“Even some colors I’d never seen before”

“Even some colors I’d never seen before” May 29, 2024

 

Classe basilica
The apse of the Basilica of Sant’Apollinare in Classe
(Wikimedia Commons public domain image)

We walked this morning over to Ravenna’s octagonal “Arian Baptistry,” which was erected by the Ostrogothic King Theodoric the Great around the end of the fifth century AD or the beginning of the sixth century, roughly contemporary with the Basilica of Sant’ Apollinare Nuovo (which we visited yesterday).  The mosaic illustrations on the interior of its dome are exquisite.  Then we caught a bus out to the Basilica of Sant’Apollinare in Classe, near what’s left of the ancient Roman port and naval base.  We had never visited Classe before, so this was a treat

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On the left-hand wall of the apse of the Basilica of Sant’Apollinare in Classe, Emperor Constantine IV formally bestows “privileges” upon the church of Ravenna
(Wikimedia Commons public domain image)

On 11 May 1819, Thomas Jefferson wrote about making peace with his slow descent toward death.

“A decline of health, at the age of 76, was naturally to be expected,” he wrote, “and is a warning of an event which cannot be distant, and whose approach I contemplate with little concern. For indeed in no circumstance has nature been kinder to us than in the soft gradations by which she prepares us to part willingly with what we are not destined always to retain.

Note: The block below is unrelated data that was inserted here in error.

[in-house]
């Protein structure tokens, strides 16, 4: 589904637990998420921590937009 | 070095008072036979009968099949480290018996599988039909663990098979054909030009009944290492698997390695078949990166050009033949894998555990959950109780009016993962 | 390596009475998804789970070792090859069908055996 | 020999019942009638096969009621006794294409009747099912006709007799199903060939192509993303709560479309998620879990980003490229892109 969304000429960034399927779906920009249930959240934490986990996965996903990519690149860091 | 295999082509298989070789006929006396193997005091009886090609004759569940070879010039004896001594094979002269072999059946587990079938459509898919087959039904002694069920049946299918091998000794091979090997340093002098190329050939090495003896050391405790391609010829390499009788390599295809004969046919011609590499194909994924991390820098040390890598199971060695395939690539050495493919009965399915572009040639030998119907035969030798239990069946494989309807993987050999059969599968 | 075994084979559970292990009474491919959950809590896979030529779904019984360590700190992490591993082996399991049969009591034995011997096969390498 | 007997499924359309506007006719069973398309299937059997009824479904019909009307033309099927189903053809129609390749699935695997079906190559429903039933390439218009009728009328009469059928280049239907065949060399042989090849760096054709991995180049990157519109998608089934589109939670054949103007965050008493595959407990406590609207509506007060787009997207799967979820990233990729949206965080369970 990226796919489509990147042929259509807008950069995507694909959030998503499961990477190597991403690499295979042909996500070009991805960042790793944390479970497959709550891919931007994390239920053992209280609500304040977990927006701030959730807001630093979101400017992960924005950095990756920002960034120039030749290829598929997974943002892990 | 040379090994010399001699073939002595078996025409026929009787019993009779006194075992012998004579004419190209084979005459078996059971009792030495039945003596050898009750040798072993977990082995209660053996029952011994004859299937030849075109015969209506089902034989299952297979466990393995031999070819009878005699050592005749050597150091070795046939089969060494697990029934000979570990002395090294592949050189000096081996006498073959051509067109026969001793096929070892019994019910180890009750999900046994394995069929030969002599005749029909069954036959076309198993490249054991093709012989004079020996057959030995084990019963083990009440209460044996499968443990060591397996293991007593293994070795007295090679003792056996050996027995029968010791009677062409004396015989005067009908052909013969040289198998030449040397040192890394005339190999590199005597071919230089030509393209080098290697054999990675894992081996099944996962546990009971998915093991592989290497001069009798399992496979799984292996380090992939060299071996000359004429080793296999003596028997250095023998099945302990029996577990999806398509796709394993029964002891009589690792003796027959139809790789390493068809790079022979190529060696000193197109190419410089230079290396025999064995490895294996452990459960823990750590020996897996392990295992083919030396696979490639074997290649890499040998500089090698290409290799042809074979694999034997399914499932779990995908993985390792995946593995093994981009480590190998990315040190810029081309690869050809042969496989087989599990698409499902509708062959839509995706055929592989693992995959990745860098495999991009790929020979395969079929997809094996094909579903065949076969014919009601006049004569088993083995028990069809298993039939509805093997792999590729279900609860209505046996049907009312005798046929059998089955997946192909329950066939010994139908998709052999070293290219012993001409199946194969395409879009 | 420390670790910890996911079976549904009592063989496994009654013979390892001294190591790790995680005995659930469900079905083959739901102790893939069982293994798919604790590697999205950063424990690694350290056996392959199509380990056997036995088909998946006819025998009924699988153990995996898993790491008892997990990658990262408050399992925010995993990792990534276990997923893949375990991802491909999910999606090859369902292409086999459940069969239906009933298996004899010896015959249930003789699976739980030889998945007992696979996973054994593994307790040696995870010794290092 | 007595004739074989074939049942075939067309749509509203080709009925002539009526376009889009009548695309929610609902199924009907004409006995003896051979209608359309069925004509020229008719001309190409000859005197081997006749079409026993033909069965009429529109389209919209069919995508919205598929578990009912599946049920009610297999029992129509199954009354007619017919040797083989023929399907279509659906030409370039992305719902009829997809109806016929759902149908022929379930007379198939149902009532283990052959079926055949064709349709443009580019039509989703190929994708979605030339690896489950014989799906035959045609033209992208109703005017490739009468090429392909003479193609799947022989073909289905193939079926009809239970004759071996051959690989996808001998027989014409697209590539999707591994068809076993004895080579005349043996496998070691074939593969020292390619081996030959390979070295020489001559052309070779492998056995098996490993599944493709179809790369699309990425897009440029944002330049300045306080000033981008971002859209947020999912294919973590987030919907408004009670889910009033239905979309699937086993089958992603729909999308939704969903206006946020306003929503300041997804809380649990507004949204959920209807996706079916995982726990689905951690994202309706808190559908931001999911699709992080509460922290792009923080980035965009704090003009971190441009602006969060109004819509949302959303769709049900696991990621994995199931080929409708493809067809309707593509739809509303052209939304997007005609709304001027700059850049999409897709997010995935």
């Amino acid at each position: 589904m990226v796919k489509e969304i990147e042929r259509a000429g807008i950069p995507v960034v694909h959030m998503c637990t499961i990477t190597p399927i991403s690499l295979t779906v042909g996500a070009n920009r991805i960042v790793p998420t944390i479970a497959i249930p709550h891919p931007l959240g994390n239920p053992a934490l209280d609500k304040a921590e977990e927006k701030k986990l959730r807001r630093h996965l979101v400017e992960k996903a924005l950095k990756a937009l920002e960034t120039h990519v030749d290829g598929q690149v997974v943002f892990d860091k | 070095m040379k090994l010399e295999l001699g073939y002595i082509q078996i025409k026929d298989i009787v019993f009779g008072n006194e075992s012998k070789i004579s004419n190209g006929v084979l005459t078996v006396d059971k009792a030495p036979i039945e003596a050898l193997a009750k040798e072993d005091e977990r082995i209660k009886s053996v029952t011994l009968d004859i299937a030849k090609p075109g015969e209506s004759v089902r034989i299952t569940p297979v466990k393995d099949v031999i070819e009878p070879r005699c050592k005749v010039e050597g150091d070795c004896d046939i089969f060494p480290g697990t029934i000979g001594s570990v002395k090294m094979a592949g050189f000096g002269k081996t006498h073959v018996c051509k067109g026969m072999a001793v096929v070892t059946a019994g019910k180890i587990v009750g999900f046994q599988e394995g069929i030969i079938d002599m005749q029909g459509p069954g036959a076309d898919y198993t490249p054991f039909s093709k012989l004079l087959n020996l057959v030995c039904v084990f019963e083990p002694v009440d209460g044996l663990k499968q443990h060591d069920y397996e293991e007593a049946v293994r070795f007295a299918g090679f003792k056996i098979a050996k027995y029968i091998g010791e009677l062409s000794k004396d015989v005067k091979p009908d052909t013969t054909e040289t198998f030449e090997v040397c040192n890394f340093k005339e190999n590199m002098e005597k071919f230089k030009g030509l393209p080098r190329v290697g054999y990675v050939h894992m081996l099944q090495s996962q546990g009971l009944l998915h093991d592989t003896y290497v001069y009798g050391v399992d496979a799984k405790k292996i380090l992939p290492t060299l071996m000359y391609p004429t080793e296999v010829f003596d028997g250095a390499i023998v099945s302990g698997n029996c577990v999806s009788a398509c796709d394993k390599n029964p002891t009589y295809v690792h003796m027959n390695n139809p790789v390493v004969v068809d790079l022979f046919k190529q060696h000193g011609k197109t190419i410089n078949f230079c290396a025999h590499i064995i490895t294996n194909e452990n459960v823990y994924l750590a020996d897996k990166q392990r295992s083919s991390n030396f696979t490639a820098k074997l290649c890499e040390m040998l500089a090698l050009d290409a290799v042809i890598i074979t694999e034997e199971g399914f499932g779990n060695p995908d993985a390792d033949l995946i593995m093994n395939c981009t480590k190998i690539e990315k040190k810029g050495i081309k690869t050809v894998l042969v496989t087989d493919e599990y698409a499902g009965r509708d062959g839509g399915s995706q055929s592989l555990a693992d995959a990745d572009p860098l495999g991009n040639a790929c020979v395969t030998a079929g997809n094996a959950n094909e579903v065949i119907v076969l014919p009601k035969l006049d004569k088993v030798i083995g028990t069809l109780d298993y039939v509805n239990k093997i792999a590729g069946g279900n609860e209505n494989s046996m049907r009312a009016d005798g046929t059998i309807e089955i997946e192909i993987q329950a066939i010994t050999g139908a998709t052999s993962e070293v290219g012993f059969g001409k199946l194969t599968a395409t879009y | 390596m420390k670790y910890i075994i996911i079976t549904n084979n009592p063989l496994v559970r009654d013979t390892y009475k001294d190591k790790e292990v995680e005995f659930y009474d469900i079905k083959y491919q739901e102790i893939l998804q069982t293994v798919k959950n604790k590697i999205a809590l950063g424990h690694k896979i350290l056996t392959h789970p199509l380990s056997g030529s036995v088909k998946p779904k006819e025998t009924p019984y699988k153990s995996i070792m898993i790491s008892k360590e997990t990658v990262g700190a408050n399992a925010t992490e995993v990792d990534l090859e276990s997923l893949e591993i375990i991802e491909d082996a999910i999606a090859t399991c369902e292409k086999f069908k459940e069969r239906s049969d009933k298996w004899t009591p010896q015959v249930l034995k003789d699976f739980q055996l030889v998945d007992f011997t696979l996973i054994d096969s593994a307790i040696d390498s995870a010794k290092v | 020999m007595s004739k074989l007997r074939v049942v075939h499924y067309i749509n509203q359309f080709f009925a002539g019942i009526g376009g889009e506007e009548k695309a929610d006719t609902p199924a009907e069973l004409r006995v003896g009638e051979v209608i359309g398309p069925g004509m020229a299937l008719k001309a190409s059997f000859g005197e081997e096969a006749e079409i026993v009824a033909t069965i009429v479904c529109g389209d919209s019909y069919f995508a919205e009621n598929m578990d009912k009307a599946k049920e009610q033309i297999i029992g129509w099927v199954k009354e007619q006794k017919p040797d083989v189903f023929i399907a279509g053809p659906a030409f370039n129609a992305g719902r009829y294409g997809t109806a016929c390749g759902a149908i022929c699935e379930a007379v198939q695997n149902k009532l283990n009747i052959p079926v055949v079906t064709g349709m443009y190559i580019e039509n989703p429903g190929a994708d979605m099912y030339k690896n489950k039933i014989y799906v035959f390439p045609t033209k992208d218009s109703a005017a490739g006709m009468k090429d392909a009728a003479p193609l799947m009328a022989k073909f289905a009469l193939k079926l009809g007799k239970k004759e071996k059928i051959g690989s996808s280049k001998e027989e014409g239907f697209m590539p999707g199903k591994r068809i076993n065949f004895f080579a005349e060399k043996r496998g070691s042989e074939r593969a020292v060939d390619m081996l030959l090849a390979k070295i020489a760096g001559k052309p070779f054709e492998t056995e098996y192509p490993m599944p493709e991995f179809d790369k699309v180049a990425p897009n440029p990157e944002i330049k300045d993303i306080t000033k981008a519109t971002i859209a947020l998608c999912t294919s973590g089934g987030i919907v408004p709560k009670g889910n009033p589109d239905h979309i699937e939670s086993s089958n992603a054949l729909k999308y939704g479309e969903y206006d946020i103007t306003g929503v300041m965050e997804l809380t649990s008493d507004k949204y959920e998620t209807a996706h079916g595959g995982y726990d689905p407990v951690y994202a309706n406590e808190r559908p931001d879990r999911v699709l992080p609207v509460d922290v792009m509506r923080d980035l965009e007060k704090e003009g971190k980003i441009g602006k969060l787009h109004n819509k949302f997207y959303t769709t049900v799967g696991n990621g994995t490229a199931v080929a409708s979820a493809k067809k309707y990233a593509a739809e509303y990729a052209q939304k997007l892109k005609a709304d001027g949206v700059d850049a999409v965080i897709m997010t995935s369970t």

“First one faculty is withdrawn and then another, sight, hearing, memory, eucrasy [well-being], affections, and friends, filched one by one till we are left among strangers, the mere monuments of times past, and specimens of antiquity for the observation of the curious.”

Fortunately, I still have my faculties — my sight, hearing, memory, “eucrasy,” and affections — pretty much intact and, although, painfully, I’ve lost some friends, I’m doing reasonably well on that score, as well.  Of course, I’m not yet 76, either.  However, if inevitable losses were all I had to which to look forward, life could soon become quite dreary.

The ancient apostles surround an image of the baptism of Christ, inside the dome of Ravenna’s “Arian baptistry.”  (Wikimedia Commons public domain image)

Mary Neal, a board-certified orthopedic surgeon who is also married to a physician, is a graduate of the school of medicine at the University of California at Los Angeles.  She completed her residency at the University of Southern California and, thereafter, pursued further specialized training in spinal surgery in Sweden and Switzerland.  She then took up the role of director of spine surgery at USC before leaving for private practice. For years now, she and her husband — who are both very outdoorsy and athletic — have lived with their children and maintained a clinic in Jackson Hole, Wyoming.  (Martin Tanner tells me that she has recently stepped away from her medical practice to pursue a program of New Testament studies through Claremont Graduate University.)

Dr. Neal’s resumé is certainly a respectable one, and, having heard her speak a couple of yearsago, I can now say that she comes across as calm and quite credible.  Over the next while, I want to share a few passages from her best-selling book To Heaven and Back: A Doctor’s Extraordinary Account of Her Death, Heaven, Angels, and Life Again (Colorado Springs: Waterbrook Press, 2011). I’ve also read the sequel to To Heaven and Back.  It’s entitled 7 Lessons from Heaven: How Dying Taught Me to Live a Joy-Filled Life and it’s a more devotional and more explicitly Christian book than its predecessor.  However, along the way it retells the basic story told in the first book for those who are reading it who are unacquainted with that earlier book.  In what follows, I’ll be quoting from it, as well.